WorldCom fraud risk grows

The massive fraud at WorldCom, the US-based telecoms group, could be a disaster for businesses according to analysts.

The massive fraud at WorldCom, the US-based telecoms group, could be a disaster for businesses according to analysts.

The £2.5bn hole in WorldCom accounts comes on top of the bankruptcy of KPNQWest, which provides a third of Europe's network capacity and the Chapter 11 protective bankruptcy of WorldCom rival Global Crossing.

"Events at WorldCom are a complete disaster for users," said Camille Mendler, director of European fixed telecoms research at analyst Yankee Group. The fallout would not just affect WorldCom customers, staff and shareholders, she told

"WorldCom is unlikely to shut up shop, but if it goes into Chapter 11 protective bankruptcy, it will be a nail in the coffin for competition."

Much of the excess capacity that has driven down telecoms prices is disappearing as new market entrants like WorldCom, KPNQWest and hit problems, she said.

Julian Hewett, chief analyst at Ovum agreed with Mendler. The turmoil at WorldCom was "pretty catastrophic" he said.

He suggested the company was set for a downward spiral into bankruptcy as suppliers cut its credit lines, the share price continued to fall and staff become more demoralised.

Both Mendler and Hewett urged organisations to check their disaster recovery plans.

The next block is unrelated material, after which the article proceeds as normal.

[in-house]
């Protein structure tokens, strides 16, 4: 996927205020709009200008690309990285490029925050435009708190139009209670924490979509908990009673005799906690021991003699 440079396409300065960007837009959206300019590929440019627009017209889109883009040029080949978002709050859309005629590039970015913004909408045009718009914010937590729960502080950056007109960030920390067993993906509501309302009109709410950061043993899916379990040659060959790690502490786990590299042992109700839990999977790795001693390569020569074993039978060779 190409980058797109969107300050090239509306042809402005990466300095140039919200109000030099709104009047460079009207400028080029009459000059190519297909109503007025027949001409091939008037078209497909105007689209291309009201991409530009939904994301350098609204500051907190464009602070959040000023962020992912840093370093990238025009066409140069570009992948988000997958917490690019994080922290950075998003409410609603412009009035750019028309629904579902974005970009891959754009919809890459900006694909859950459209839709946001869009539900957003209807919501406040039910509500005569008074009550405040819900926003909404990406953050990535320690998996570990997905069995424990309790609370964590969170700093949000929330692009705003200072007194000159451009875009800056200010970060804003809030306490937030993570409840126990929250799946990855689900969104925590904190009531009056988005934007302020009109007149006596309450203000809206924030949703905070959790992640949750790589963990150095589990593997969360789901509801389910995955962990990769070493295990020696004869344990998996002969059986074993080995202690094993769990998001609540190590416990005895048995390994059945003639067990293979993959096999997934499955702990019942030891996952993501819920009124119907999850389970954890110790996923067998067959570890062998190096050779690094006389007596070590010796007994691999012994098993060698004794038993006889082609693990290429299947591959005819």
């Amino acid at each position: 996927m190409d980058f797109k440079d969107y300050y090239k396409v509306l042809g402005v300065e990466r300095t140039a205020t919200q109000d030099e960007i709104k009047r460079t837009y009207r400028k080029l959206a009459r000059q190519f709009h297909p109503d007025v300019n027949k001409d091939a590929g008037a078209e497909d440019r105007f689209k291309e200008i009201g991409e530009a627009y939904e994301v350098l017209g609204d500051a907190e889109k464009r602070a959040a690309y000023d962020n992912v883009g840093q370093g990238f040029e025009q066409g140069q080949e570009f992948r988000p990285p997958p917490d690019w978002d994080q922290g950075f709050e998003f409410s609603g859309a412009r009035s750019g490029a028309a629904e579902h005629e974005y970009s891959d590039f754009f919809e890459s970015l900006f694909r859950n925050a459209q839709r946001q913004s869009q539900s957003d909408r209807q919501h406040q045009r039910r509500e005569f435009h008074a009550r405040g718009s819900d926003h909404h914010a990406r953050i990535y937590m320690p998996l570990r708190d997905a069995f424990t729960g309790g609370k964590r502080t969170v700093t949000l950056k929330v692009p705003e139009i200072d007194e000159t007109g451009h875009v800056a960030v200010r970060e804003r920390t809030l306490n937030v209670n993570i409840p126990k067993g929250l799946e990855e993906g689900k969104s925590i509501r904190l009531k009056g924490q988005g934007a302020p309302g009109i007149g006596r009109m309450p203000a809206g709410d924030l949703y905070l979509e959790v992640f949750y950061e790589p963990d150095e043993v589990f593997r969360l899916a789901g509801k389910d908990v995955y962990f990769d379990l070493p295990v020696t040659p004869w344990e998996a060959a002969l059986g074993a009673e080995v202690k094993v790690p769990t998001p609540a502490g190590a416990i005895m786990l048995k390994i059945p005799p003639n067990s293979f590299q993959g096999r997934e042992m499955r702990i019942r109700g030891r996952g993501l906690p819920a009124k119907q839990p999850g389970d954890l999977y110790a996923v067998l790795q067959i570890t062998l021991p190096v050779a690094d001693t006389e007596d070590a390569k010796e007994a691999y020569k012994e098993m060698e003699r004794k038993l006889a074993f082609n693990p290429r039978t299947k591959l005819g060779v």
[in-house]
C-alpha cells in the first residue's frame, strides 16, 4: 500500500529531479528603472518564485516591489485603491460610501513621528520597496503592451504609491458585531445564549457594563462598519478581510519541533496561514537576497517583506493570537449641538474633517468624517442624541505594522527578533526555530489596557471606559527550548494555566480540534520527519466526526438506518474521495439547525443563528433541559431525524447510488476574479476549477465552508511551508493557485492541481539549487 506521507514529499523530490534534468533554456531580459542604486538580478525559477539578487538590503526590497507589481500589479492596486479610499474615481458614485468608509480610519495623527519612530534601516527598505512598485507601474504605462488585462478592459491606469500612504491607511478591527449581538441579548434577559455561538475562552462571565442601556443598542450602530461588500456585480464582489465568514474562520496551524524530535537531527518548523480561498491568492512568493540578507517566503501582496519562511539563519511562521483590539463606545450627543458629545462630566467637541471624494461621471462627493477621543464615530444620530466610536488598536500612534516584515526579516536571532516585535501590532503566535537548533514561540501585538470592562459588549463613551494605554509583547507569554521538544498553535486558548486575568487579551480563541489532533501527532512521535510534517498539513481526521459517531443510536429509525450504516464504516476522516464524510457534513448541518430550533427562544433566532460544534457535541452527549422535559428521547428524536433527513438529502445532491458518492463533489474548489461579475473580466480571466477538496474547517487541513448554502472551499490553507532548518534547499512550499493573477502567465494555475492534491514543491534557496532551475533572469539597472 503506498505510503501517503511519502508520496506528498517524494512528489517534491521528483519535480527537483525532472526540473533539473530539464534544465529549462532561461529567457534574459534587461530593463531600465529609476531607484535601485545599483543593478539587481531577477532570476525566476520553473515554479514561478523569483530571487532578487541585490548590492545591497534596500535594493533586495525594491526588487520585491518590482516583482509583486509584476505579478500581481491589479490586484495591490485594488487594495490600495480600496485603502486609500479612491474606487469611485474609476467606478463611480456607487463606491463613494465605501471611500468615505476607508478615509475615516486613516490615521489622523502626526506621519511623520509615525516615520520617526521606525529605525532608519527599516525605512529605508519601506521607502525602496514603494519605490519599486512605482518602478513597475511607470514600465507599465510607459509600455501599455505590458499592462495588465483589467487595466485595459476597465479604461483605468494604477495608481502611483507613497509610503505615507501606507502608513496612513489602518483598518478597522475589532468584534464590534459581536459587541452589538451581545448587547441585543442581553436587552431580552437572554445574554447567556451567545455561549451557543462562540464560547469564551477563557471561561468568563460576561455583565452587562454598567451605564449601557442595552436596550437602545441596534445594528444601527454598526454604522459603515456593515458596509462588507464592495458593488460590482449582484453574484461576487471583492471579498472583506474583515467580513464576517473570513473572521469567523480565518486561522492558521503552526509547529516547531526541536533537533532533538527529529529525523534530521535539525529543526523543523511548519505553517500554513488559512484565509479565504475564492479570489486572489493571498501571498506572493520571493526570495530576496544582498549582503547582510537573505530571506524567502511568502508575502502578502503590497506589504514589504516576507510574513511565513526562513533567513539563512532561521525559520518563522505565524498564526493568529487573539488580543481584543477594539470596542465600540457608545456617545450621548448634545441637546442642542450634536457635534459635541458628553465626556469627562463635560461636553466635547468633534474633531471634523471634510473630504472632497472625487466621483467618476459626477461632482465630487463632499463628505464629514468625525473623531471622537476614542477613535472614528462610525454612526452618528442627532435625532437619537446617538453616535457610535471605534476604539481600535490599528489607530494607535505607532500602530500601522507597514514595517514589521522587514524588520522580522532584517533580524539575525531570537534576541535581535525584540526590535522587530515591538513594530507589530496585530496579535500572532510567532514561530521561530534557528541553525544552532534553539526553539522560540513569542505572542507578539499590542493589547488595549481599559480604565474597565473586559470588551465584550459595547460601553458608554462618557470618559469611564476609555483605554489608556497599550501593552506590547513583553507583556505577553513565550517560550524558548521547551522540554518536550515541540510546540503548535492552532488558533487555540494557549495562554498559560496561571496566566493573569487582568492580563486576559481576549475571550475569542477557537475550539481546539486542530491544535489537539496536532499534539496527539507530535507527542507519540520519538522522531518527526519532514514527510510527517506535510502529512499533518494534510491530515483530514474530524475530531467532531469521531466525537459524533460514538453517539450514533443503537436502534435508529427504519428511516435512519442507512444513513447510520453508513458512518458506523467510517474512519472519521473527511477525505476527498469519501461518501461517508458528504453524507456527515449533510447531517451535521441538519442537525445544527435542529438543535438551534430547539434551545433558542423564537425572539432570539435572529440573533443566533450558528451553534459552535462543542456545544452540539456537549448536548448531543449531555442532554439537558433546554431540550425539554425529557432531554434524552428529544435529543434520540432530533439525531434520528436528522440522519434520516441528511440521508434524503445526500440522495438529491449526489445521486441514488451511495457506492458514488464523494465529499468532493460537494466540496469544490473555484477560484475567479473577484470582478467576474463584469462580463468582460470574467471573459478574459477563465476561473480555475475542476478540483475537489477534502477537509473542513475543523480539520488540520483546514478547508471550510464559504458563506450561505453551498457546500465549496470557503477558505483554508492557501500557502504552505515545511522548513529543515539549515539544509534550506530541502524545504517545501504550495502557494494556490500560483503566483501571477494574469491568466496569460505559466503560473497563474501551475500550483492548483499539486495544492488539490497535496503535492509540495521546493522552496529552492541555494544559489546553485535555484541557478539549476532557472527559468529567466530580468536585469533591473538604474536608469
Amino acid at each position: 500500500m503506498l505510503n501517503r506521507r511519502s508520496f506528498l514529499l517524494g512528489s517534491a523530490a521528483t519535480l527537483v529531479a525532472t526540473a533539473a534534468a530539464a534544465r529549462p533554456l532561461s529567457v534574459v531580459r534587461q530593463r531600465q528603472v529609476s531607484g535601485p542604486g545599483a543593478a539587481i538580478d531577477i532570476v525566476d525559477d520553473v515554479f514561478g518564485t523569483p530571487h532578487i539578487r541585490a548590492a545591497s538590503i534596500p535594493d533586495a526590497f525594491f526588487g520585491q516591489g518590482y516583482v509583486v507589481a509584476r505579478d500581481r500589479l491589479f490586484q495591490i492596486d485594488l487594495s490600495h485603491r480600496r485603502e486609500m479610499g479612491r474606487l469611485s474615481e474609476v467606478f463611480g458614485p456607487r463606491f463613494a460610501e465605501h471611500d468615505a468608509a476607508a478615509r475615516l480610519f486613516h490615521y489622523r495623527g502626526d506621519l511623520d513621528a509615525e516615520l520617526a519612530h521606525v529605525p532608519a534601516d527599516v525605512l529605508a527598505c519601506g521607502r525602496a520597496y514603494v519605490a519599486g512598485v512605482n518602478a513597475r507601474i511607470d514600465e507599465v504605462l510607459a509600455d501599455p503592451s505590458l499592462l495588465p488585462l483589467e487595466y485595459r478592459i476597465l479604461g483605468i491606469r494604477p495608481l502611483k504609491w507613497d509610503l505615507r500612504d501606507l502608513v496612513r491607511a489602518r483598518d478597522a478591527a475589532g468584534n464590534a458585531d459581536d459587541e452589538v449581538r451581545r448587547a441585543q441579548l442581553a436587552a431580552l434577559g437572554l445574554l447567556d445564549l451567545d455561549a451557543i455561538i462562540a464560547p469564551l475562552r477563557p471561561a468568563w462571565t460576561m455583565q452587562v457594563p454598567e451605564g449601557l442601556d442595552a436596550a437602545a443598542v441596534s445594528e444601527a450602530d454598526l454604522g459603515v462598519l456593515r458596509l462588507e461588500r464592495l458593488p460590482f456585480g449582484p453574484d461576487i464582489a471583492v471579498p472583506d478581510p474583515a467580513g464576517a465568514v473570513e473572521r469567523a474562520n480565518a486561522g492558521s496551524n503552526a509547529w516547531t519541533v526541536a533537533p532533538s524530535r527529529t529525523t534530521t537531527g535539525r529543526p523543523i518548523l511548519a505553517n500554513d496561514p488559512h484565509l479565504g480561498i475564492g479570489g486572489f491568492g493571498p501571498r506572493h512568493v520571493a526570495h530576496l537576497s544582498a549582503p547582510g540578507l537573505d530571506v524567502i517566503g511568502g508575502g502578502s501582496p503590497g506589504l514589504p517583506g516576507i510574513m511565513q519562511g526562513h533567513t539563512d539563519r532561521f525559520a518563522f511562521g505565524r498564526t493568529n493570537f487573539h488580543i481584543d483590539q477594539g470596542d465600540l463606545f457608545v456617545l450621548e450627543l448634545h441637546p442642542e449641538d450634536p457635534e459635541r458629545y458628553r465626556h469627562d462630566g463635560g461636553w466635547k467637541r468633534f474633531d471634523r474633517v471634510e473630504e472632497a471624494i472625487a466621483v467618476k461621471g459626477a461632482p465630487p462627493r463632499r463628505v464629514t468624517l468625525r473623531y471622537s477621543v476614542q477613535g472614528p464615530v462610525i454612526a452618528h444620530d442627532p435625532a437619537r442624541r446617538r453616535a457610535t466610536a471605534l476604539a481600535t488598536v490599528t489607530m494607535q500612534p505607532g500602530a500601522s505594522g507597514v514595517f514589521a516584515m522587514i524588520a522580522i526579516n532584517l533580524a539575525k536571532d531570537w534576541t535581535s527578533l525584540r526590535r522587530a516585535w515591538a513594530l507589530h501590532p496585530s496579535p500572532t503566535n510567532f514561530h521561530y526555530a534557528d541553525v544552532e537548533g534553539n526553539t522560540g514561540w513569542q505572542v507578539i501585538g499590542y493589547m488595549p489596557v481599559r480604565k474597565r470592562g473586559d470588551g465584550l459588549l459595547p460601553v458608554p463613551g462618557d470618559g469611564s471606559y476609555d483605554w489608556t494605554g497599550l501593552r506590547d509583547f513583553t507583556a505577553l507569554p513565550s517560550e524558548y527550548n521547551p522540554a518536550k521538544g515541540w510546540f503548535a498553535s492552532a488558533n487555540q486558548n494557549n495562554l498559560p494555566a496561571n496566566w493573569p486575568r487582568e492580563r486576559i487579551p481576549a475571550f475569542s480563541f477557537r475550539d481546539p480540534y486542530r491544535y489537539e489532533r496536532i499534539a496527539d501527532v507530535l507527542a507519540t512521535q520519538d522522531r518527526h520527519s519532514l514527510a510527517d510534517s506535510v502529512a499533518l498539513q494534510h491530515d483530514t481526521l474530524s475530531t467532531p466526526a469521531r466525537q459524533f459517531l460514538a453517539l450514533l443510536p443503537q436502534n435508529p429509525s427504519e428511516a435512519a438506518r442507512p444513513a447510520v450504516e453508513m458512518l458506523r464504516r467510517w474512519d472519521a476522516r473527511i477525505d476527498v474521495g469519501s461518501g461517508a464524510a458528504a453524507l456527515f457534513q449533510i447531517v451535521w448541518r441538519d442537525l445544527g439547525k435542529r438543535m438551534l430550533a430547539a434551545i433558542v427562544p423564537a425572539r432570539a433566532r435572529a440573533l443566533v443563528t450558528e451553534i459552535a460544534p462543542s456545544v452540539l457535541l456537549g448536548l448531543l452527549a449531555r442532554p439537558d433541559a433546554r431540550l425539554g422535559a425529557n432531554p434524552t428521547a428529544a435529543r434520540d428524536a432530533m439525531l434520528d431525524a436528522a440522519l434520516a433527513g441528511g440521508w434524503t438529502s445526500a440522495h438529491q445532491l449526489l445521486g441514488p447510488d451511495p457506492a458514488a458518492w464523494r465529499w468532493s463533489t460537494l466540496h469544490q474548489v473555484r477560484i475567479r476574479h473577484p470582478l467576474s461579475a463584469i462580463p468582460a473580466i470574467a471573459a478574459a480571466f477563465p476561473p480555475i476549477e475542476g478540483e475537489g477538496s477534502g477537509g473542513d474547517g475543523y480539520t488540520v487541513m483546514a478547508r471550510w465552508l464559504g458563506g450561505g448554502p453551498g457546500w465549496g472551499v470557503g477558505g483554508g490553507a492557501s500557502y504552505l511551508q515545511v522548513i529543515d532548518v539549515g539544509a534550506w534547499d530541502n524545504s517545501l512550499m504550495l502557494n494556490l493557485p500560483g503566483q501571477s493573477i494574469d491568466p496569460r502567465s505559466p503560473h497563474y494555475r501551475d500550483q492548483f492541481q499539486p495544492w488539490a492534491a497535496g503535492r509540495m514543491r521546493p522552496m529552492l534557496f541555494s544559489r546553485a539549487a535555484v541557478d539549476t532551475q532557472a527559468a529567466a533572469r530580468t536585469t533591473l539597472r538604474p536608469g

Mendler said users should look to sign with up alternative suppliers. Most corporate contracts, she said, contain a clause saying the contract can be terminated in the event of a supplier being threatened with bankruptcy or change of ownership.

Ovum's Hewett said large businesses should already have a dual sourcing strategy to allow them to switch network providers in the event of one of the suppliers going out of business.

Businesses without such a strategy face major upheaval if they have to switch to an alternative network provider, Hewett warned.

"You cannot change a network quickly. In some cases, moving to a different provider could involve digging up the street outside company buildings to lay new cable," he said.

Another potential problem when switching providers could be with the configuration of virtual private networks (VPNs). On switching network providers he said, "Users need to re-program all the addresses in their network for the VPN."

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